Four Types of Forecasting

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The science of forecasting the weather gets better as new weather satellites are launched into orbit and technology improves. Meteorologists rely on data from satellites, ships, airplanes, weather stations and buoys, and devices dropped from airplanes or weather balloons. Climatologists and meteorologists utilize two basic types of forecasting: deterministic and probabilistic, both of which have multiple subsets. A deterministic forecast predicts a specific event that will occur at a precise location and place, as in the arrival of a hurricane or the touchdown of a tornado.

Probabilistic weather predictions suggest the prospect of weather events that may occur in a certain region during a set period, as in a storm that may last a few days. However, climate changes due to excess greenhouse gases in the atmosphere cause frustration for forecasters as it gets harder to predict weather that changes because of an outside influence that doesn't follow seasonal trends or averages.

TL;DR (Too Long; Didn't Read)

Meteorologists and climatologists use several methods for predicting the weather: the climatology, analog, and persistence and trends methods along with predicting the weather by using supercomputers in numerical or statistical weather prediction.

Climatology Method

The climatology method offers a simple technique for generating a weather forecast. Meteorologists use this method after reviewing weather statistics gathered over multiple years and calculating the averages. They predict the weather for a specific day and location based on the weather conditions for that same day for several years in the past.

A forecaster could examine the averages for Labor Day in Virginia, for example, to predict the weather for the upcoming Labor Day. The climatology method works when weather patterns remain in place, but in situations where outside factors change the weather frequently, as in climate changes due to global warming, the climatology method is not the best choice for predicting the weather, as it will more than likely not be accurate.

Analog Method

The analog method is a difficult method to use when predicting the weather because it requires finding a day in the past with weather similar to the current forecast, which is difficult to do. For example, suppose the current forecast indicates a warm day with a cold front imminent in the region of the forecast.

The weather person might remember a similar day in the past month, a warm day with a cold front arriving, which led to the development of thunderstorms later in the day. The forecaster could predict the same type of weather based on the analog comparison, but even small differences between the past and the present can change the outcome, which is why the analog method may not be the right choice to compile a weather forecast.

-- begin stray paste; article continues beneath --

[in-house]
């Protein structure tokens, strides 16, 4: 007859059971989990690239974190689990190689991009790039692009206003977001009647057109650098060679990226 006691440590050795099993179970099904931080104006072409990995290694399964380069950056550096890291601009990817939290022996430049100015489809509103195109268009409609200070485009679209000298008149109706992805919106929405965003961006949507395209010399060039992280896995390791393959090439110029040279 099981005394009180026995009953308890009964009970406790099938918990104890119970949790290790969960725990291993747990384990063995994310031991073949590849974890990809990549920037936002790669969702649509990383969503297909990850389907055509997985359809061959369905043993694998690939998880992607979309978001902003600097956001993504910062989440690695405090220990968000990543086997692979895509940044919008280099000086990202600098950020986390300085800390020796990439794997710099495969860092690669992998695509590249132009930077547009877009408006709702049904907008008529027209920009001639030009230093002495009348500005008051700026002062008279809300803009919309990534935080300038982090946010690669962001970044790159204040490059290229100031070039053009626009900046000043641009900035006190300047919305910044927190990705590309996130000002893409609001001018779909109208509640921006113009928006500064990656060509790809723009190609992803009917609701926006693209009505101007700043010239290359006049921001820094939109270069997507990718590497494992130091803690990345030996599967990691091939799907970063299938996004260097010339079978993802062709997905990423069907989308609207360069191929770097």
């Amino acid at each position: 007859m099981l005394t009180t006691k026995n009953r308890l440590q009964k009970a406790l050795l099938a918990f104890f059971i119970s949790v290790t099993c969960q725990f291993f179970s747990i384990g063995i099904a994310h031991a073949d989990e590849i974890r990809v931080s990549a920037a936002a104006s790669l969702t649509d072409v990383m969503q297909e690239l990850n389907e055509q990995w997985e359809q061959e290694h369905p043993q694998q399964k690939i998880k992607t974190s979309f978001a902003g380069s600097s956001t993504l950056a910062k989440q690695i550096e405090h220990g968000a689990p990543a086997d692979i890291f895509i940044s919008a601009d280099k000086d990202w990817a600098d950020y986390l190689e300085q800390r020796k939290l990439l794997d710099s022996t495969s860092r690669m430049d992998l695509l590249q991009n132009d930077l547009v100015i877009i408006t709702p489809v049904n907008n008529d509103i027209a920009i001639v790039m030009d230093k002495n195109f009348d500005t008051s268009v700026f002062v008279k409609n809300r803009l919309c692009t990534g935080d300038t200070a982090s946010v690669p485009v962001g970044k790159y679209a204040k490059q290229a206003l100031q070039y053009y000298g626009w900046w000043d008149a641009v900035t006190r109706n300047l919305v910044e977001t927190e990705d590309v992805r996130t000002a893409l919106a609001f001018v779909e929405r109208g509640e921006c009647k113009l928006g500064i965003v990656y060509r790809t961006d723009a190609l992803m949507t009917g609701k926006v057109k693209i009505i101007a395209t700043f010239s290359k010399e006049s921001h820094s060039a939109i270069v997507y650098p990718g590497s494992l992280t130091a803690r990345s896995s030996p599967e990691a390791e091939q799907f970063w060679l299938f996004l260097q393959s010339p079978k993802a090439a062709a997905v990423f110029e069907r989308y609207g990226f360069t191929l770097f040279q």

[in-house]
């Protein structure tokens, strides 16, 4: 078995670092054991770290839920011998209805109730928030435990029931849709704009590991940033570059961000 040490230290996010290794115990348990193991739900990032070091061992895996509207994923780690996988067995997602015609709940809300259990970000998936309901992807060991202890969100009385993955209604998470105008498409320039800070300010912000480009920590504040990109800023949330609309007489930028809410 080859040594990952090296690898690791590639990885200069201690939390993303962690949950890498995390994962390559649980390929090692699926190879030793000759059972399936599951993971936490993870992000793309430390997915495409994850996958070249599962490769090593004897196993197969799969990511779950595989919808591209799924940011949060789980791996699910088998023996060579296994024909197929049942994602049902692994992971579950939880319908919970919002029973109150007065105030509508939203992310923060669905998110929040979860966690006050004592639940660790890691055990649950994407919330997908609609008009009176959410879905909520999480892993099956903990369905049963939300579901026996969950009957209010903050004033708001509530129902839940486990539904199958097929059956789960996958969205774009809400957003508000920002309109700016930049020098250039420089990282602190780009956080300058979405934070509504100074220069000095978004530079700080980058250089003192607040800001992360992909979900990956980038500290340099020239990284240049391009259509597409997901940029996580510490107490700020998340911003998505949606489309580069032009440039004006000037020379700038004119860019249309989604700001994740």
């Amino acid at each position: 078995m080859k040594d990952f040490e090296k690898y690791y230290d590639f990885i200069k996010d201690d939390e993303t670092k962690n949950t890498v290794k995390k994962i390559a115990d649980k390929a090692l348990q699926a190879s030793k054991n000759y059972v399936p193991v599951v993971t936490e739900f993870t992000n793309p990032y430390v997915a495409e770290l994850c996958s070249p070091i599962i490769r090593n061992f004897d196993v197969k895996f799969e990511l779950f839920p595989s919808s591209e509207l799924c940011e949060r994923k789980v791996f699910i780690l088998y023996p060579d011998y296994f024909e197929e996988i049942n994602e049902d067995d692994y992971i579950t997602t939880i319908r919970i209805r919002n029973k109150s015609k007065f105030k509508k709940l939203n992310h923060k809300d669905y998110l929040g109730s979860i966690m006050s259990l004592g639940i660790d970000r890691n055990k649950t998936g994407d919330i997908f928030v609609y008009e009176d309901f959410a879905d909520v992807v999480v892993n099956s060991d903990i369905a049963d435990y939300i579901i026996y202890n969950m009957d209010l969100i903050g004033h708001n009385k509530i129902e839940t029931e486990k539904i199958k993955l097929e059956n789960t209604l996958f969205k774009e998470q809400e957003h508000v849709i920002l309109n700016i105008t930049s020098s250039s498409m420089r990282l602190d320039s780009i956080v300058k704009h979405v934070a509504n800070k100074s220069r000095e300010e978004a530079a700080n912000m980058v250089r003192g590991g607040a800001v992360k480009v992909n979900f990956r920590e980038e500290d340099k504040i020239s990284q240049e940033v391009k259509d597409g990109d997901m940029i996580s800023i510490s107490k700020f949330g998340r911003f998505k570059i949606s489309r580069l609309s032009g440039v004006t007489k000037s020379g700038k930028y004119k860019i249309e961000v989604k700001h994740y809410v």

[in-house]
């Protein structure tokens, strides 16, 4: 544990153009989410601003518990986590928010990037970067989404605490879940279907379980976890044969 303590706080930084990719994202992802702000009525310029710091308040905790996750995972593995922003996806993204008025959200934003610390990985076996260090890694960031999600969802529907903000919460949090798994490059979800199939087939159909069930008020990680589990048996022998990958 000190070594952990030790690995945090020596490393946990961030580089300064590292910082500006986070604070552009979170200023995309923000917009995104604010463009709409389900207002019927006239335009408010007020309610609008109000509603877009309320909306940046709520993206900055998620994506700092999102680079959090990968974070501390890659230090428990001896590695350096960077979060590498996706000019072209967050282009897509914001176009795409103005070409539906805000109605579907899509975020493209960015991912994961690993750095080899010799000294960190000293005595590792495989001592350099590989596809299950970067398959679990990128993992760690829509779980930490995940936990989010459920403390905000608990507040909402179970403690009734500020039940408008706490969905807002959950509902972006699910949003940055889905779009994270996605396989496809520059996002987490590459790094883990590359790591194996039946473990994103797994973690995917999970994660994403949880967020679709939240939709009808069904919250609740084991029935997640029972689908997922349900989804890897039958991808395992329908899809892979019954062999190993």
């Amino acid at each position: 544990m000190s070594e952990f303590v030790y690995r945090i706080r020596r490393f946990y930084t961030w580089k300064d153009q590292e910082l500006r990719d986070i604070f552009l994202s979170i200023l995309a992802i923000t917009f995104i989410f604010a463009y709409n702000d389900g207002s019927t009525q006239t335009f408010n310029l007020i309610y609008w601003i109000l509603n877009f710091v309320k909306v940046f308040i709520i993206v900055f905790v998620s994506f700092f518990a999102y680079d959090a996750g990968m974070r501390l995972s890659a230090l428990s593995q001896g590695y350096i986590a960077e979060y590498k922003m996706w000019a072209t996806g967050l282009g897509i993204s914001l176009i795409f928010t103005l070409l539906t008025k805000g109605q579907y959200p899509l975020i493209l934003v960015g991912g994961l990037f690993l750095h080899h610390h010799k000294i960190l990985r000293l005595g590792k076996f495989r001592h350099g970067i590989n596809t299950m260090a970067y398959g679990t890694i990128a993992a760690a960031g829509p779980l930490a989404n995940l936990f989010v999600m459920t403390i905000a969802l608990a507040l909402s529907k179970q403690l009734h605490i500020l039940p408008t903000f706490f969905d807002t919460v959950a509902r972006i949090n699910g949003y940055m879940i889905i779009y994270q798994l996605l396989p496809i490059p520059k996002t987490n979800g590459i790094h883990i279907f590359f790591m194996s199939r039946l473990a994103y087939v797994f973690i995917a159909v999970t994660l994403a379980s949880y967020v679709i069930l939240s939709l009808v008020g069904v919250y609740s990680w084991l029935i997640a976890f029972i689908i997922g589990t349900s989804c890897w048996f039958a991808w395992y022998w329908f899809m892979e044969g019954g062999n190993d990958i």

Persistence and Trends Method

The persistence and trends method requires little to no skill to predict the weather because it relies on past trends. In an ideal world, the atmosphere changes slowly, which equates to a forecast tomorrow that stays the same as today, with a hat tip to the climate's norm for the specific time of year. This method requires only that you stay abreast of current temperatures and conditions and know the region's climate averages.

Numerical Weather Prediction

Numerical weather prediction relies on computers to predict the weather. Massive supercomputers, complete with software forecasting models, help meteorologists make weather predictions based on multiple conditions in the atmosphere such as temperatures, wind speed, high- and low-pressure systems, rainfall, snowfall and other conditions.

The weather person reviews the data to determine the weather forecast for the day. The forecast is only as good as the algorithms used by the computer's software to predict the weather. If some of the equations lack precision, they lead to errors. All in all, numerical weather prediction provides the best means to forecast the upcoming meteorological conditions when compared with the other methods.

References

About the Author

As a journalist and editor for several years, Laurie Brenner has covered many topics in her writings, but science is one of her first loves. Her stint as Manager of the California State Mining and Mineral Museum in California's gold country served to deepen her interest in science which she now fulfills by writing for online science websites. Brenner is also a published sci-fi author. She graduated from San Diego's Coleman College in 1972.

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